An alternative method to temporarily secure umbilical catheter(s) in the Neonatal Intensive Care Unit at the Royal Women’s Hospital, in routine care of newborns requiring central vascular access
- Research Opportunity
- Number of Honour Places Available
- Obstetrics and Gynaecology
- Royal Children’s Hospital/Murdoch Childrens Research Institute
|Dr, MD, PhD Marta Thioemail@example.com||+61450886176|
|Professor Peter G Davisfirstname.lastname@example.org||+61417039736|
Umbilical catheters are often used for the stabilization and ongoing management of a critically ill neonate in NICU. Current routine practice is to apply a suture at the base of the umbilical cord with some more ties along the catheter, which is then covered with adhesive tape (A). This method provides secure catheter placement but often the process is time-consuming. This may contribute to delays in commencement of intravascular therapy during the “Golden Hour” after birth, and can result in adverse events such as hypoglycaemia and hypothermia.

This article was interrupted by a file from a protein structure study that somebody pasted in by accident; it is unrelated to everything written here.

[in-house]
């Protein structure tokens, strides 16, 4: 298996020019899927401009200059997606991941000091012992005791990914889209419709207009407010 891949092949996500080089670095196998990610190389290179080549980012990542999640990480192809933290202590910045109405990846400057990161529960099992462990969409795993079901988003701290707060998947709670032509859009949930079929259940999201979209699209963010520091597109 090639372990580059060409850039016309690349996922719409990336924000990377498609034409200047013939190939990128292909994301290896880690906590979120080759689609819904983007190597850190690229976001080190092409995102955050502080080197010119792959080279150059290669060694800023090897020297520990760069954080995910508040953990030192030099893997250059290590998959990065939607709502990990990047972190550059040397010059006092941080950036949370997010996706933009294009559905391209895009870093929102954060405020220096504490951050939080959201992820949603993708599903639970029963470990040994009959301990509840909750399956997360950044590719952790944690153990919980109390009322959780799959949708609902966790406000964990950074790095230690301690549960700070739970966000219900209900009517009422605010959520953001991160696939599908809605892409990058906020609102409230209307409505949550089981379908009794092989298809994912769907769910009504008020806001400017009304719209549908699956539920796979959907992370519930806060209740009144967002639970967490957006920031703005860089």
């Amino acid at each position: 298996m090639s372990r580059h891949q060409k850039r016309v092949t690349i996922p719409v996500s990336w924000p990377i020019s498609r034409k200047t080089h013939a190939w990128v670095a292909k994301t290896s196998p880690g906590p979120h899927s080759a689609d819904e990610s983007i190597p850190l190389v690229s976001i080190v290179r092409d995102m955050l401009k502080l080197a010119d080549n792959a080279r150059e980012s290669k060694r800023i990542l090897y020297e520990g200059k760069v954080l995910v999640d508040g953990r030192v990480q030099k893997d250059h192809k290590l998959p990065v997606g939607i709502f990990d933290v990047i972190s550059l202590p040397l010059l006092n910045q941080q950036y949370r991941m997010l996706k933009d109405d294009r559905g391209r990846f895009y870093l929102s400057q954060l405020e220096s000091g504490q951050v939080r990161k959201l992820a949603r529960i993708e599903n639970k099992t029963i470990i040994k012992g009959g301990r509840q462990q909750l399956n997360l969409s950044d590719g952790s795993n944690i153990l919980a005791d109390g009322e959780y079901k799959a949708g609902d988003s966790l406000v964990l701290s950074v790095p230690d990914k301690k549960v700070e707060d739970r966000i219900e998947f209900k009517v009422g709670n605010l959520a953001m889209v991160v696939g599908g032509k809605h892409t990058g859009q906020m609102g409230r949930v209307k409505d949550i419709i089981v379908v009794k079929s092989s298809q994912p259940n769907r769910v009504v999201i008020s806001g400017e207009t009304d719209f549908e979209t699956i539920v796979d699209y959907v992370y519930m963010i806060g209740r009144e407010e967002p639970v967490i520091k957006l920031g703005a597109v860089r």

Recently, our research group conducted a benchtop study to test the use of a plastic clamp as an alternative method to secure umbilical venous catheters (B). Our results showed that the cord clamp was simple to use, significantly reduced the time to secure umbilical catheters compared with current suture technique (6 s versus 49 s, p<0.001), was more effective in preventing catheter dislodgement (0% versus 17.5%, p = 0.006), and did not occlude the catheter compared to the suturing when infusing small volumes (5 mL, p=0.102). However, more occlusion events occurred when infusing large volumes (30mL) through the clamp versus the suture (20% versus 0%, p=0.003).
In this prospective interventional cohort study we will test the safety and efficacy of temporarily securing umbilical catheters with a plastic clamp in 50 newborn infants requiring umbilical catheters in NICU, until the Xray confirms their adequate position. If this method is effective, it will be implemented as standard of care for the cannulation of umbilical vessels in NICU. If the number of obstructions remains low and easily reversible, this technique may also become standard practice to secure umbilical catheters in an emergency scenario, i.e. during newborn resuscitation.
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Research NodeRoyal Children’s Hospital/Murdoch Childrens Research Institute
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